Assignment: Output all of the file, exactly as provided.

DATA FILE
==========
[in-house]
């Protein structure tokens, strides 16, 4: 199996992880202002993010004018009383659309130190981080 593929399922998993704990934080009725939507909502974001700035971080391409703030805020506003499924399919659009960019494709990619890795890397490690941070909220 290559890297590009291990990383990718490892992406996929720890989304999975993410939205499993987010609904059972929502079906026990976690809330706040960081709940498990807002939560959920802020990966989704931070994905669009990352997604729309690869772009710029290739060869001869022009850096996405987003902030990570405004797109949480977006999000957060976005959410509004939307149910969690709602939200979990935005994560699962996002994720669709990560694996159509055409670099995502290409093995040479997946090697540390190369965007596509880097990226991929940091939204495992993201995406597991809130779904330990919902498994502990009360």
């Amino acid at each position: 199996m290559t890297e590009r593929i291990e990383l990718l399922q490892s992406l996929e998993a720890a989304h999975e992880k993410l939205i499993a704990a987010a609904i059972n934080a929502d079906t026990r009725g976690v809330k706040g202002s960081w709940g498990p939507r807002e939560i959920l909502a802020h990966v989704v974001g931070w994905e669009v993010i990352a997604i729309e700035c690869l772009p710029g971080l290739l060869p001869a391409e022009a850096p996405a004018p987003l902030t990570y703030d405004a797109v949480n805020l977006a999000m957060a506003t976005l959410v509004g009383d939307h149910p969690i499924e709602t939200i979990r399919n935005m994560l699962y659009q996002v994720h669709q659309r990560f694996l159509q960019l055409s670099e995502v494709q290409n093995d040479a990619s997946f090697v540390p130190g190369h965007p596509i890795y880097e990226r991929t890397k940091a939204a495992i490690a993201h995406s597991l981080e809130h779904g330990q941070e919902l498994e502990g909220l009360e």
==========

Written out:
[in-house]
């Protein structure tokens, strides 16, 4: 199996992880202002993010004018009383659309130190981080 593929399922998993704990934080009725939507909502974001700035971080391409703030805020506003499924399919659009960019494709990619890795890397490690941070909220 290559890297590009291990990383990718490892992406996929720890989304999975993410939205499993987010609904059972929502079906026990976690809330706040960081709940498990807002939560959920802020990966989704931070994905669009990352997604729309690869772009710029290739060869001869022009850096996405987003902030990570405004797109949480977006999000957060976005959410509004939307149910969690709602939200979990935005994560699962996002994720669709990560694996159509055409670099995502290409093995040479997946090697540390190369965007596509880097990226991929940091939204495992993201995406597991809130779904330990919902498994502990009360």
């Amino acid at each position: 199996m290559t890297e590009r593929i291990e990383l990718l399922q490892s992406l996929e998993a720890a989304h999975e992880k993410l939205i499993a704990a987010a609904i059972n934080a929502d079906t026990r009725g976690v809330k706040g202002s960081w709940g498990p939507r807002e939560i959920l909502a802020h990966v989704v974001g931070w994905e669009v993010i990352a997604i729309e700035c690869l772009p710029g971080l290739l060869p001869a391409e022009a850096p996405a004018p987003l902030t990570y703030d405004a797109v949480n805020l977006a999000m957060a506003t976005l959410v509004g009383d939307h149910p969690i499924e709602t939200i979990r399919n935005m994560l699962y659009q996002v994720h669709q659309r990560f694996l159509q960019l055409s670099e995502v494709q290409n093995d040479a990619s997946f090697v540390p130190g190369h965007p596509i890795y880097e990226r991929t890397k940091a939204a495992i490690a993201h995406s597991l981080e809130h779904g330990q941070e919902l498994e502990g909220l009360e």